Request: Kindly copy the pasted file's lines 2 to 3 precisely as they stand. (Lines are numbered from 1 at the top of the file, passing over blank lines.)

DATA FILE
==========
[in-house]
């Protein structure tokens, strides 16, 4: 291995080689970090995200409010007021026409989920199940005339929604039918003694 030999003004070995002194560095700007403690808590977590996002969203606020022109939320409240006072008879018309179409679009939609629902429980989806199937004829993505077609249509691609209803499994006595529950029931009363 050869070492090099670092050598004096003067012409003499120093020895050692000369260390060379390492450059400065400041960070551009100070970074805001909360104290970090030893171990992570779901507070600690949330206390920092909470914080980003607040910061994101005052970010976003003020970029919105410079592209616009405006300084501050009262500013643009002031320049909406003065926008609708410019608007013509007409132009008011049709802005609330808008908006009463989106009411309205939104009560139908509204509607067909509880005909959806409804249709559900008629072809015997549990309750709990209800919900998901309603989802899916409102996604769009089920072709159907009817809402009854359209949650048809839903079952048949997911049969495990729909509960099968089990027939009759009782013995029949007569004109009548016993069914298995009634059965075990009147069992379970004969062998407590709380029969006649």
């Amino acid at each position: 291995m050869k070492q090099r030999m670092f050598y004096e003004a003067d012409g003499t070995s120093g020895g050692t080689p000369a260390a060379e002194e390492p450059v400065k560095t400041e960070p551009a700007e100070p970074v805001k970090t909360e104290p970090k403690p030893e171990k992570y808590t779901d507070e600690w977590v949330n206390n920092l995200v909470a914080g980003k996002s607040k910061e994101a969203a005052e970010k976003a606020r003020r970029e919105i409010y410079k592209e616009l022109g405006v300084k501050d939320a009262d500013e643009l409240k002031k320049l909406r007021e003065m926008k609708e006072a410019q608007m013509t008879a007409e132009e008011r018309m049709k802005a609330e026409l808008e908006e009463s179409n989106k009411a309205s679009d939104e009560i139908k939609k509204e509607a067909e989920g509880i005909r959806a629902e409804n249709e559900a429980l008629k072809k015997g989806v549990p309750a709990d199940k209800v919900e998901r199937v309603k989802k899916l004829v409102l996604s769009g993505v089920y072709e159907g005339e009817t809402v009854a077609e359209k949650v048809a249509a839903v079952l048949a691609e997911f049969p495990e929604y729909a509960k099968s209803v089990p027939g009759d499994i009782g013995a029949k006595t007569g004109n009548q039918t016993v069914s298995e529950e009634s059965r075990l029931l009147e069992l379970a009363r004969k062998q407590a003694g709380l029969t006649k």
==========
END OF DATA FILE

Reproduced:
């Protein structure tokens, strides 16, 4: 291995080689970090995200409010007021026409989920199940005339929604039918003694 030999003004070995002194560095700007403690808590977590996002969203606020022109939320409240006072008879018309179409679009939609629902429980989806199937004829993505077609249509691609209803499994006595529950029931009363 050869070492090099670092050598004096003067012409003499120093020895050692000369260390060379390492450059400065400041960070551009100070970074805001909360104290970090030893171990992570779901507070600690949330206390920092909470914080980003607040910061994101005052970010976003003020970029919105410079592209616009405006300084501050009262500013643009002031320049909406003065926008609708410019608007013509007409132009008011049709802005609330808008908006009463989106009411309205939104009560139908509204509607067909509880005909959806409804249709559900008629072809015997549990309750709990209800919900998901309603989802899916409102996604769009089920072709159907009817809402009854359209949650048809839903079952048949997911049969495990729909509960099968089990027939009759009782013995029949007569004109009548016993069914298995009634059965075990009147069992379970004969062998407590709380029969006649």
């Amino acid at each position: 291995m050869k070492q090099r030999m670092f050598y004096e003004a003067d012409g003499t070995s120093g020895g050692t080689p000369a260390a060379e002194e390492p450059v400065k560095t400041e960070p551009a700007e100070p970074v805001k970090t909360e104290p970090k403690p030893e171990k992570y808590t779901d507070e600690w977590v949330n206390n920092l995200v909470a914080g980003k996002s607040k910061e994101a969203a005052e970010k976003a606020r003020r970029e919105i409010y410079k592209e616009l022109g405006v300084k501050d939320a009262d500013e643009l409240k002031k320049l909406r007021e003065m926008k609708e006072a410019q608007m013509t008879a007409e132009e008011r018309m049709k802005a609330e026409l808008e908006e009463s179409n989106k009411a309205s679009d939104e009560i139908k939609k509204e509607a067909e989920g509880i005909r959806a629902e409804n249709e559900a429980l008629k072809k015997g989806v549990p309750a709990d199940k209800v919900e998901r199937v309603k989802k899916l004829v409102l996604s769009g993505v089920y072709e159907g005339e009817t809402v009854a077609e359209k949650v048809a249509a839903v079952l048949a691609e997911f049969p495990e929604y729909a509960k099968s209803v089990p027939g009759d499994i009782g013995a029949k006595t007569g004109n009548q039918t016993v069914s298995e529950e009634s059965r075990l029931l009147e069992l379970a009363r004969k062998q407590a003694g709380l029969t006649k």